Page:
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The importance of speed in Turbine’s measurements

The power output of a wind turbine is proportional the cube of the speed. The speed is the most important parameter in evaluating the power from a turbine. It is often understated by manufacturers or misunderstood by buyers that the power rating of a wind turbine is only true at a given speed, know as the rated speed, which is neither too low nor too high, but somewhere where it is trusted that the wind turbine will be able to withstand the forces of rotation. These speeds are distinguished into four different regimes (Figure 5.13):
  1. Start-up Speed – This is the speed at which the rotor and blade assembly begins to rotate.
  2. Cut-in Speed –
    Cut-in speed is the minimum wind speed at which the wind turbine will generate usable power. This wind speed is typically between 7 and 10 mph for most turbines.
  3. Rated Speed –
    The rated speed is the minimum wind speed at which the wind turbine will generate its designated rated power. For example, a "10 kilowatt" wind turbine may not generate 10 kilowatts until wind speeds reach 25 mph. Rated speed for most machines is in the range of 25 to 35 mph. At wind speeds between cut-in and rated, the power output from a wind turbine increases as the wind increases. The output of most machines levels off above the rated speed. Most manufacturers provide graphs, called "power curves," showing how their wind turbine output varies with wind speed.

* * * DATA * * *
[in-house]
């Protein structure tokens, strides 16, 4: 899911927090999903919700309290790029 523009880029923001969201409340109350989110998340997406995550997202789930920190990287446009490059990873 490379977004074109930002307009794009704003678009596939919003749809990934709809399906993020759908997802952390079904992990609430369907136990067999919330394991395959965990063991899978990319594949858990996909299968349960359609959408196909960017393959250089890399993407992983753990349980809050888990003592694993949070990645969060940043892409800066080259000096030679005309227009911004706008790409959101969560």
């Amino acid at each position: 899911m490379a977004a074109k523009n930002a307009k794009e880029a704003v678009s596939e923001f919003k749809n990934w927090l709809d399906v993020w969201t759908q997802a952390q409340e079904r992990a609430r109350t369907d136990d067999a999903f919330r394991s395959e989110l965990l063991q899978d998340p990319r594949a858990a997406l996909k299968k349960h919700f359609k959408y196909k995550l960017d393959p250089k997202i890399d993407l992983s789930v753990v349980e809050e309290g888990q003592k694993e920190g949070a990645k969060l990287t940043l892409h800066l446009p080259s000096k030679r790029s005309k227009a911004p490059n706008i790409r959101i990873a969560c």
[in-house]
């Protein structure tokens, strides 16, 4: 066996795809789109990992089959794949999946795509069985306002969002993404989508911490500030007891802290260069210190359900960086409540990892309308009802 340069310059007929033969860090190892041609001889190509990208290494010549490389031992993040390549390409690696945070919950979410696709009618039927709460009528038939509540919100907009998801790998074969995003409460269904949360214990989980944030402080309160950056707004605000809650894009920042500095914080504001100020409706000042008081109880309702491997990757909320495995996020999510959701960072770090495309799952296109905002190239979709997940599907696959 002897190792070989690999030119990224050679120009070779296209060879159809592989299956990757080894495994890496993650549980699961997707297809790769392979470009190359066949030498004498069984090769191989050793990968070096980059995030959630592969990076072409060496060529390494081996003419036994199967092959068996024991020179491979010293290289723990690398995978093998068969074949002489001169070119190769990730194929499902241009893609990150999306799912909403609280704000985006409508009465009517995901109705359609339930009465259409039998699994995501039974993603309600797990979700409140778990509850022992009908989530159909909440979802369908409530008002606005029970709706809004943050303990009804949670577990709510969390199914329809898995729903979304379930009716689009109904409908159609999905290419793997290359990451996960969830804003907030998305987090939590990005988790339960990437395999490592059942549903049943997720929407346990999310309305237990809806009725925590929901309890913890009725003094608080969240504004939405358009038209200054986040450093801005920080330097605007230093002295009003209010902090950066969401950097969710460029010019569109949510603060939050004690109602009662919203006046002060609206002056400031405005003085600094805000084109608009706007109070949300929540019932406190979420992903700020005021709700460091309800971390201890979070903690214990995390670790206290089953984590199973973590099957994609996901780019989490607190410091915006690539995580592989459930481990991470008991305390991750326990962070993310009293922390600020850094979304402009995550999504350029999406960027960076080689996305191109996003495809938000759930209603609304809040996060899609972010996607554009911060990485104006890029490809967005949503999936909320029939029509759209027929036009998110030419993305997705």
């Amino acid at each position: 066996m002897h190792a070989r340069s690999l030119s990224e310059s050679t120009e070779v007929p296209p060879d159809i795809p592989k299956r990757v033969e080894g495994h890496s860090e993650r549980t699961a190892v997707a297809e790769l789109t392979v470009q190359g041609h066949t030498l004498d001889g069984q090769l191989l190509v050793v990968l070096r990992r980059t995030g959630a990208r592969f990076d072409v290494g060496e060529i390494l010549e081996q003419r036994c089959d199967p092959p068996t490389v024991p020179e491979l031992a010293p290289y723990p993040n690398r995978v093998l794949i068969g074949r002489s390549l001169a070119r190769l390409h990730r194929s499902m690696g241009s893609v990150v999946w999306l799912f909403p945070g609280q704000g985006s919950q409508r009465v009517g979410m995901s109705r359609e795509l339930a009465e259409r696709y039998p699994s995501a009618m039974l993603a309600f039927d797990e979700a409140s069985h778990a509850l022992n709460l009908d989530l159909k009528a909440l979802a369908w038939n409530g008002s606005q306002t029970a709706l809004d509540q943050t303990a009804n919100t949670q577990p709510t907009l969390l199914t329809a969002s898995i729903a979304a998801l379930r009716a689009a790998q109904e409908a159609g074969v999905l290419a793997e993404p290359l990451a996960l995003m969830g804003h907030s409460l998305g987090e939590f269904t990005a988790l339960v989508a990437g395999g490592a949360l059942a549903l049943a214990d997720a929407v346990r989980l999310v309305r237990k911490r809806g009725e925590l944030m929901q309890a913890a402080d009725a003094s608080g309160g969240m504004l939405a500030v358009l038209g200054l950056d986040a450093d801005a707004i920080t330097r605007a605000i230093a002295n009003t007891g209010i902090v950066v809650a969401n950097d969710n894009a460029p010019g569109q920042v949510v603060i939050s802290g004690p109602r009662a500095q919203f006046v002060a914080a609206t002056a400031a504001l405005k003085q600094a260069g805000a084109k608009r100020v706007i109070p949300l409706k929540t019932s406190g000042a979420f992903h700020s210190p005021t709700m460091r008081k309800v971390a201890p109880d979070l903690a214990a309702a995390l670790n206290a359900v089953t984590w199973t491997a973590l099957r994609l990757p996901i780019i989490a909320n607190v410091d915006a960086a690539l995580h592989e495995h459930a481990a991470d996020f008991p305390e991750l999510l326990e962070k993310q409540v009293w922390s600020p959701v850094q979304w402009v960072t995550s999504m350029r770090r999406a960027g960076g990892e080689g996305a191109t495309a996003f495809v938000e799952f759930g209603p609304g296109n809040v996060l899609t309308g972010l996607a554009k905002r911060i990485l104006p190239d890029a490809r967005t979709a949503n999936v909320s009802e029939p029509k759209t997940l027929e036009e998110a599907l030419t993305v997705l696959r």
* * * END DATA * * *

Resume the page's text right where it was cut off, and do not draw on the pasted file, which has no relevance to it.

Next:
4. Cut-out Speed –
    At very high wind speeds, typically between 45 and 80 mph, most wind turbines cease power generation and shut down. The wind speed at which shut down occurs is called the cut-out speed, or sometimes the furling speed. Having a cut-out speed is a safety feature which protects the wind turbine from damage. Shut down may occur in one of several ways. In some machines an automatic brake is activated by a wind speed sensor. Some machines twist or "pitch" the blades to spill the wind. Still others use "spoilers," drag flaps mounted on the blades or the hub which are automatically activated by high rotor rpm's, or mechanically activated by a spring loaded device which turns the machine sideways to the wind stream. Normal wind turbine operation usually resumes when the wind drops back to a safe level.
Wind speeds for a wind turbine Figure 5.13 Wind speeds for a wind turbine
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